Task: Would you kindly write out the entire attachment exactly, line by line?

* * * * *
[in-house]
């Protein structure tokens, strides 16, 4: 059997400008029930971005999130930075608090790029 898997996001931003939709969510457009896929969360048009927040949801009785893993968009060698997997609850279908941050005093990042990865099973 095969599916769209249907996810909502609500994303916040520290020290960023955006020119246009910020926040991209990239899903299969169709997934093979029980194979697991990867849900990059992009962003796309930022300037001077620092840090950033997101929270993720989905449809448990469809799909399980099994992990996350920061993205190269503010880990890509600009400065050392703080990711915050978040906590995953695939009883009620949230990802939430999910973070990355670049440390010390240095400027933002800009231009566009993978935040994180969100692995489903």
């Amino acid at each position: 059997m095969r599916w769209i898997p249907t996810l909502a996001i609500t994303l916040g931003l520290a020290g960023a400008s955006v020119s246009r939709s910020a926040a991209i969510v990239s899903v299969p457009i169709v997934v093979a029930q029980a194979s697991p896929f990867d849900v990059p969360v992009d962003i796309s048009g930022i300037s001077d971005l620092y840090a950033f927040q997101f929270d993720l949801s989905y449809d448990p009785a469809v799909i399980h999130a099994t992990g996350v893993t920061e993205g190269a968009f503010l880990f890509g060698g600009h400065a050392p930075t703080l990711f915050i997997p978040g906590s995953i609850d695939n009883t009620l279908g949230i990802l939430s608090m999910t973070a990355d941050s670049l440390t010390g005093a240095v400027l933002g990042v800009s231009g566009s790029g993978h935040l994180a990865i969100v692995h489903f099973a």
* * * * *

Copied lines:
[in-house]
């Protein structure tokens, strides 16, 4: 059997400008029930971005999130930075608090790029 898997996001931003939709969510457009896929969360048009927040949801009785893993968009060698997997609850279908941050005093990042990865099973 095969599916769209249907996810909502609500994303916040520290020290960023955006020119246009910020926040991209990239899903299969169709997934093979029980194979697991990867849900990059992009962003796309930022300037001077620092840090950033997101929270993720989905449809448990469809799909399980099994992990996350920061993205190269503010880990890509600009400065050392703080990711915050978040906590995953695939009883009620949230990802939430999910973070990355670049440390010390240095400027933002800009231009566009993978935040994180969100692995489903």
């Amino acid at each position: 059997m095969r599916w769209i898997p249907t996810l909502a996001i609500t994303l916040g931003l520290a020290g960023a400008s955006v020119s246009r939709s910020a926040a991209i969510v990239s899903v299969p457009i169709v997934v093979a029930q029980a194979s697991p896929f990867d849900v990059p969360v992009d962003i796309s048009g930022i300037s001077d971005l620092y840090a950033f927040q997101f929270d993720l949801s989905y449809d448990p009785a469809v799909i399980h999130a099994t992990g996350v893993t920061e993205g190269a968009f503010l880990f890509g060698g600009h400065a050392p930075t703080l990711f915050i997997p978040g906590s995953i609850d695939n009883t009620l279908g949230i990802l939430s608090m999910t973070a990355d941050s670049l440390t010390g005093a240095v400027l933002g990042v800009s231009g566009s790029g993978h935040l994180a990865i969100v692995h489903f099973a």